Submitted to: Society for Range Management
Publication Type: Abstract Only
Publication Acceptance Date: February 13, 2000
Publication Date: February 13, 2000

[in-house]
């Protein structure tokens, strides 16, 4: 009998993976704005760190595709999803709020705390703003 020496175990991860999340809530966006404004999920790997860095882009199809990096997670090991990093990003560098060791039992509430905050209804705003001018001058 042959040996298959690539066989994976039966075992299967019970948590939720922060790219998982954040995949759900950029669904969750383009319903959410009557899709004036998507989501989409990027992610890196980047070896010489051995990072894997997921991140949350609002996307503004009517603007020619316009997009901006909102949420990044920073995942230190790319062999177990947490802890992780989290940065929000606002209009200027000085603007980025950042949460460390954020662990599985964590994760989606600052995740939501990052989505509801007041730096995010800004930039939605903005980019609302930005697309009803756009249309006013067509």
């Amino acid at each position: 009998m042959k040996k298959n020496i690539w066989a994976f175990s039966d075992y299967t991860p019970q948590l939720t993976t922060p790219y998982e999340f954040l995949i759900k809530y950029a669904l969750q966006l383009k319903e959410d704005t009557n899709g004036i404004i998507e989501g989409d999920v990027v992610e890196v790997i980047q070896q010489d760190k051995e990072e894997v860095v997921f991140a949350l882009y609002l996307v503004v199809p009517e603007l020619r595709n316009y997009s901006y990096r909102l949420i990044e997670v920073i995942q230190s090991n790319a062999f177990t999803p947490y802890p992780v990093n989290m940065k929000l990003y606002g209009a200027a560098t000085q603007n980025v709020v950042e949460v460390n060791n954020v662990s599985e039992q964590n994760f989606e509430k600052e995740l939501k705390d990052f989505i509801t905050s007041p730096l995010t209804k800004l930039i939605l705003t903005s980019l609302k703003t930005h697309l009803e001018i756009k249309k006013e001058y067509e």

The Landsat Multi-spectral Scanner (MSS) acquired data from Landsat 1 in 1972 and ended in the mid 1990's with data from Landsat 5. Images from the 1970's, 1980's and 1990's are available from the USGS EROS Data Center as the North American Land Characterization Dataset. Standard change detection techniques in remote sensing can not be used for semi-arid regions because of the high year-to-year variability in precipitation. We developed a technique using the Advanced Very High Resolution Radiometer (AVHRR) in which the Normalized Difference Vegetation Index (NDVI) is adjusted for grassland and sagebrush rangelands based on the amount and timing of rainfall. This technique was applied to 15 MSS scenes covering most of Wyoming. We found the vast majority of rangelands had either improved or remained the same over the twenty-year period. Areas that decreased were usually associated with wildfires. Furthermore, we found riparian zones (defined as a swath 10 pixels around rivers and creeks from a vector GIS coverage) had to be separated from the above analyses; NDVI of most riparian areas either increased or remained the same over the twenty-year period. Since NDVI is related to the amount of vegetation and not the species present, these data can not be used for assessment of condition and trend. However, these data can be used to prioritize field checks and serve as a baseline for more detailed studies with current and future sensors.